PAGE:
October’s creepy crawlies:
See spider photos taken on District lands

We’ve shown you snakes that can be found on St. Johns River Water Management District lands; it’s only right that we begin the month of October with a feature on spiders.

Spiders may be at the top of the list for creatures that can induce fear in otherwise calm, rational people. Movies like the1990 American comedy horror film, “Arachnophobia” haven’t helped matters.

In truth, spiders deliver many benefits to both our ecosystem and inside our homes. They feed on insects, like roaches, aphids, moths and earwigs, which help keep their populations in check. This, in turn, helps alleviate the spread of diseases and the destruction of farmland crops. What’s more, they’re actually beautiful in color and design when you take a closer look at them.

According to contributing members of Spider ID, there are 59 species of spiders in Florida, but that number can change because spiders aren’t bound by territorial lines established by humans. Occasionally, spiders can be found well outside of their known range after being intentionally or accidentally transported by humans in cars, luggage and other belongings. The good news is that of all the species found here, only two types are venomous: widow spiders and recluse spiders.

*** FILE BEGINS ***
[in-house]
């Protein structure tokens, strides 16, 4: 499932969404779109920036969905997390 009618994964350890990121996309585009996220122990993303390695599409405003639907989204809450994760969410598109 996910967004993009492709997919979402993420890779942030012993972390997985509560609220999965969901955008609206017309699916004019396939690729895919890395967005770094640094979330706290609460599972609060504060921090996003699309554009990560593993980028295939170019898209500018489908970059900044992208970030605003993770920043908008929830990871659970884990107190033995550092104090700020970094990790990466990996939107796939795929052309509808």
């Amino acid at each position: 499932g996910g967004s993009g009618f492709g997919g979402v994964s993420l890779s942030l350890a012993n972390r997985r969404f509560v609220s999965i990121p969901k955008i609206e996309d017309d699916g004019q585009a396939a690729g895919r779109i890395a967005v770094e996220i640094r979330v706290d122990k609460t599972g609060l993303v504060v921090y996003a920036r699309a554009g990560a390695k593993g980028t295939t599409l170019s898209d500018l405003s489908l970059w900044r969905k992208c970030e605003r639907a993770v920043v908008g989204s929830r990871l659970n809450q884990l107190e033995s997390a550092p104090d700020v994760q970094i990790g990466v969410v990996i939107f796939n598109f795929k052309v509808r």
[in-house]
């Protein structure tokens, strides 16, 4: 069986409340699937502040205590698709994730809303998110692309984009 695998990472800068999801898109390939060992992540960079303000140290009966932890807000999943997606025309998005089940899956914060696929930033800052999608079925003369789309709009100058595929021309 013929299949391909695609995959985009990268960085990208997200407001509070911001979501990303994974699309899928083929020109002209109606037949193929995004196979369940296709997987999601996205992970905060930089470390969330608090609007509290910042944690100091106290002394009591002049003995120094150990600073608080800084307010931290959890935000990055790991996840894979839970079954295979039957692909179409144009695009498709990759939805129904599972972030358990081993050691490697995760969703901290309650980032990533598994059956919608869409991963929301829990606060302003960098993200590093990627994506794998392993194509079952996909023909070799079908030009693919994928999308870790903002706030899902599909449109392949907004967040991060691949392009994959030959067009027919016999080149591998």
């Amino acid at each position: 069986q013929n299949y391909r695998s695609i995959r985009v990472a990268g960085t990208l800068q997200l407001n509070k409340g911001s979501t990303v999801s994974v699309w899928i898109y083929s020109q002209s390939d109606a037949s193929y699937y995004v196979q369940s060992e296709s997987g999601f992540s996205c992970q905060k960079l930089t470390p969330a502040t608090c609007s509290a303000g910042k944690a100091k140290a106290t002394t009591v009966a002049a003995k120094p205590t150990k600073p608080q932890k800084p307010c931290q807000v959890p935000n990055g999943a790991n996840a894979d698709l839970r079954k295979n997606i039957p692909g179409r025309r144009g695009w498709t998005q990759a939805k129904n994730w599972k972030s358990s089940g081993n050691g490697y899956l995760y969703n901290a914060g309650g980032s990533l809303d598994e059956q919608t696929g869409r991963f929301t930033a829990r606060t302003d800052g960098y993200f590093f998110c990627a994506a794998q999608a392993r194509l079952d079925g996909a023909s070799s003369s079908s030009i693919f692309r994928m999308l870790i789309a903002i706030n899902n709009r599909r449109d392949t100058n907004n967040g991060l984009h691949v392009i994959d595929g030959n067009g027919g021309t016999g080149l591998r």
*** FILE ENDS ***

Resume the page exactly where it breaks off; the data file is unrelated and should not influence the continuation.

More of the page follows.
You’ll have little difficulty finding spiders on District lands. We’ve included photos of four common spiders that District staff have photographed on some of the more than 772,000 acres of land we own or manage within our 18-county jurisdiction. (We buy land in the course of our work to protect and preserve water resources. In addition, these lands protect plant and wildlife habitat and provide areas for public recreation and environmental education.)

All we ask is that you be respectful and keep your distance so that they can do their job of keeping the pest population in control. For additional information visit this site.

See our past stories

It’s fall house cleaning time for woodpecker cavities
Message from Dr. Ann Shortelle: Our Blue School Grant Program: Inspiring tomorrow’s scientists and engineers
Message from Dr. Ann Shortelle: Fall is a great time to visit a District land
Restoring a coastal wetland on the Indian River Lagoon